One of my favorite songs in the Easter season is, “Were you there?” It is sung with faith and often tears in my eyes. It is a time of repentance followed by a joyous Easter Sunday celebration. The Lenten season is like a spring cleaning for our soul; out with sin to give room & let God it. As the scriptures are reverently read during Holy Week, the reality of what the Lord has done for me is forefront before my mind.
In contrast the Advent season is a time of great joy all four weeks. People everywhere enter into the traditions of giving and rejoicing; those who believe and those who do not. The days are full and the “to-do” list is always longer than is humanly possible. I used to say when I was a young mother, “Christmas time as a whole added to my already over-committed life. I was never quite sure if we were going to have to be Santa’s last stop; telling the children he got delayed over O’Hare airport but said that He will be coming New Year’s Eve instead. It wasn’t until I cut myself some slack that the Spirit of Christmas came to rest in my soul all year round.
What did I do? To be honest it is what I did not do that became the key to opening the door to peace and closing the door to over commitment. The most important thing I did was take a pause and pray. It was my way of making an analysis of how I could celebrate Christmas peacefully with a large family but still keep my sanity. These pauses and prayers have become a practice I repeat each year.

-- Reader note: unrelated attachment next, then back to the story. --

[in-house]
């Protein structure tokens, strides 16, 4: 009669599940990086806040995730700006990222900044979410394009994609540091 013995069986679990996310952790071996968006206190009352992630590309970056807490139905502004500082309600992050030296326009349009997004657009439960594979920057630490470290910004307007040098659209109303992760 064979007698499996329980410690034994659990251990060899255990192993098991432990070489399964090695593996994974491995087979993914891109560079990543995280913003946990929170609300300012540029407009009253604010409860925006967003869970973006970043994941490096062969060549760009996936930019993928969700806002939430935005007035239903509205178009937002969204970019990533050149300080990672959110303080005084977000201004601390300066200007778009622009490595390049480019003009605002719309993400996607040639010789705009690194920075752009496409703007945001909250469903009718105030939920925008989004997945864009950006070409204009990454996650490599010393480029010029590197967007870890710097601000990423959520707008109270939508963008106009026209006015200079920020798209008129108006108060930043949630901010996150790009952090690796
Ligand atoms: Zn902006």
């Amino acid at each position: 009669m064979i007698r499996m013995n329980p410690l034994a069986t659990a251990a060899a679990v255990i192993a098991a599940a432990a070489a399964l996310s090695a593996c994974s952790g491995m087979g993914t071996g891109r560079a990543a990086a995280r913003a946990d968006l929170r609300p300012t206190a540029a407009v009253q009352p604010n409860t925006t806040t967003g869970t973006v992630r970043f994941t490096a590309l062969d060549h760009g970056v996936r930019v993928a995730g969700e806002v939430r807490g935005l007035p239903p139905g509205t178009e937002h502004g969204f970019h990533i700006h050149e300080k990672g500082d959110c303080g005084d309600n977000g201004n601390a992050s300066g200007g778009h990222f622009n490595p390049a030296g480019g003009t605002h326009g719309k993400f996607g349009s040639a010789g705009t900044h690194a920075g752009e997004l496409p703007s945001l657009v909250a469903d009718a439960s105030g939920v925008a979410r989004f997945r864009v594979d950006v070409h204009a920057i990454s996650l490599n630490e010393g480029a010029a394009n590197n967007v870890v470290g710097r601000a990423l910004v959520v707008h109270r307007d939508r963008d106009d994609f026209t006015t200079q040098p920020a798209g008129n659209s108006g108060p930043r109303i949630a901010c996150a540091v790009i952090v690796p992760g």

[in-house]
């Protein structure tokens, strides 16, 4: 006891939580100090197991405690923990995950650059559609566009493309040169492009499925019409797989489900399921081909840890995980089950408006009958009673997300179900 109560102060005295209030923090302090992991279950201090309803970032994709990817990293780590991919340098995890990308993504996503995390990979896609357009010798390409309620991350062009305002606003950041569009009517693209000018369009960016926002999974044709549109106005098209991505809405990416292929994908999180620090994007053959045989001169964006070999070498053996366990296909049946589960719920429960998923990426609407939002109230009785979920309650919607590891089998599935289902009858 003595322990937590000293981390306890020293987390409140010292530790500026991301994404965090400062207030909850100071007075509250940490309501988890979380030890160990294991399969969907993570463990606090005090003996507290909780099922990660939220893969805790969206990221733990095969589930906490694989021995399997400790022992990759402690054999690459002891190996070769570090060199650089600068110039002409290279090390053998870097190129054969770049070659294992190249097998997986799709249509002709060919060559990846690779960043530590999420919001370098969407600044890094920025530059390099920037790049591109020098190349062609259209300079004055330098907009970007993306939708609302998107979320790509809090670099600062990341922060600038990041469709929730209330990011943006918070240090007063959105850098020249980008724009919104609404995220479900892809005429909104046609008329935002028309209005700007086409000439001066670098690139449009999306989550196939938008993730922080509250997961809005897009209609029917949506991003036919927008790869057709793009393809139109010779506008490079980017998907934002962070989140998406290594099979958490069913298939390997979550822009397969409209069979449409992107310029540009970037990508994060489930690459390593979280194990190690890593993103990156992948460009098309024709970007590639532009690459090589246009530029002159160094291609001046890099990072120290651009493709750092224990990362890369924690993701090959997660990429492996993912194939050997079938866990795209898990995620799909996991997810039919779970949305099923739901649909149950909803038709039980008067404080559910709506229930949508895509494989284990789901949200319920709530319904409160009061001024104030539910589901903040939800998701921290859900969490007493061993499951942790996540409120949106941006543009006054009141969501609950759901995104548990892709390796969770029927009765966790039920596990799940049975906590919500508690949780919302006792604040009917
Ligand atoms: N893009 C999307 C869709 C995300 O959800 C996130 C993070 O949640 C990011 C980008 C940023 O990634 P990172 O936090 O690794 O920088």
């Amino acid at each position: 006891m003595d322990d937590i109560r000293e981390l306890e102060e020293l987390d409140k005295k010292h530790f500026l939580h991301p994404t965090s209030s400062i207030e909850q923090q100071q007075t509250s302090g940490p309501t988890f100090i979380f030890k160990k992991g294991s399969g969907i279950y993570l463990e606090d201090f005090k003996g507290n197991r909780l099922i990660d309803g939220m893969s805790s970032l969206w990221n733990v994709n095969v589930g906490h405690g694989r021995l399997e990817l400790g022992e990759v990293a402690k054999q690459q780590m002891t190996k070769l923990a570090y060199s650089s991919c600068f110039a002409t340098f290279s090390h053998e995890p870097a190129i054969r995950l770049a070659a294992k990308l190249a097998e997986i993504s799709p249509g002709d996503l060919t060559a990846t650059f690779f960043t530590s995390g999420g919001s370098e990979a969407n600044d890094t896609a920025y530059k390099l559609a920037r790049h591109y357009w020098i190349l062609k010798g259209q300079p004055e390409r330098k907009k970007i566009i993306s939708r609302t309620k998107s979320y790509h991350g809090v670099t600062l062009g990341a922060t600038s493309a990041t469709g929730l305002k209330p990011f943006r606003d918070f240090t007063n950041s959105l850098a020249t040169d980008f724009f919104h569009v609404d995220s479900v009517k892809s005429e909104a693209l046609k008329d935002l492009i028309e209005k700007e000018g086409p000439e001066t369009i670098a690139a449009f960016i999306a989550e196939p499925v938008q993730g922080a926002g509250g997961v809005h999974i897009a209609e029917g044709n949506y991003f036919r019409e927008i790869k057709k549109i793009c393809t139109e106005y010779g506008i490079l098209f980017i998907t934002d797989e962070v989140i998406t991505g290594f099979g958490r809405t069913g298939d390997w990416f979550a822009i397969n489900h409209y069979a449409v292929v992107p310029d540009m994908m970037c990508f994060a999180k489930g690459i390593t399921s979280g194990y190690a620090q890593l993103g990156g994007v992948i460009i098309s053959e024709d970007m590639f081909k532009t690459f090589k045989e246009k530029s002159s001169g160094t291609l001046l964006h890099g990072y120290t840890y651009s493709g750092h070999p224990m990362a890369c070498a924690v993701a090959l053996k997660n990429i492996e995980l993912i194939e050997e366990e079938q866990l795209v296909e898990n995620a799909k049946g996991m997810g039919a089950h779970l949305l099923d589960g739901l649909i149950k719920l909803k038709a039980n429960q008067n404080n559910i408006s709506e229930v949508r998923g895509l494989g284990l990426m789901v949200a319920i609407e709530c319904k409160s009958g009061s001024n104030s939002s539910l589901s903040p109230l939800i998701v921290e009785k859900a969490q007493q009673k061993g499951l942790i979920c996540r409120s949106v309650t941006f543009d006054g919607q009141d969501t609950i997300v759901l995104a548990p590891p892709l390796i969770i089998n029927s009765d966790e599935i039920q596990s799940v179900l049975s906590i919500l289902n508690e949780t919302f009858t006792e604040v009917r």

Sometimes the Christmas traditions I choose are different each year, yet some remain the same. After the plan is set in motion, trial and error has become my guide and peace my barometer. I am no longer caught in the trap of “but we always do….” Maturity has taught me that saying “No” to one thing gives you the time and energy to say yes to another. Quality of life has become more important than quantity.
The next thing I do at Christmas is clear my calendar from December 1st until New Year’s Day. I limit my speaking and writing so I can concentrate on Jesus and the people I love.
Jesus is coming! So what do you do? What do you do to prepare your hearts spiritually to receive Him anew?
One of my favorite talks at the United States Conference of Catholic Bishops’ (USCCB) Convocation this July in Orlando was given by a bishop, not known to me. It may not have been memorable to anyone else, but to me it was the souvenir that I took home. The bishop’s word to the leaders in the New Evangelism was taken from Matthew 23:25-26 “Woe to you, scribes and Pharisees, you hypocrites. You cleanse the outside of cup and dish, but inside they are full of plunder and self-indulgence. Blind Pharisee, cleanse first the inside of the cup, so that the outside also may be clean.” Just as Jesus did, this bishop told about his Italian mother. The bishop shared, “Whenever his mom would invite company over, she would prepare first.” Like most of us, she would clean the house, cook the food, set the table, and then welcome the guests. All this was done prior to the guest arriving so that they would feel welcome. How about you? What do you do to prepare to welcome a guest?
CLEAN THE HOUSE
As they continued their journey he entered a village where a woman whose name was Martha welcomed him. She had a sister named Mary [who] sat beside the Lord at his feet listening to him speak. Martha, burdened with much serving, came to him and said, “Lord, do you not care that my sister has left me by myself to do the serving? Tell her to help me.” The Lord said to her in reply, “Martha, Martha, you are anxious and worried about many things. There is need of only one thing. Mary has chosen the better part and it will not be taken from her.” (Luke 10:38-42)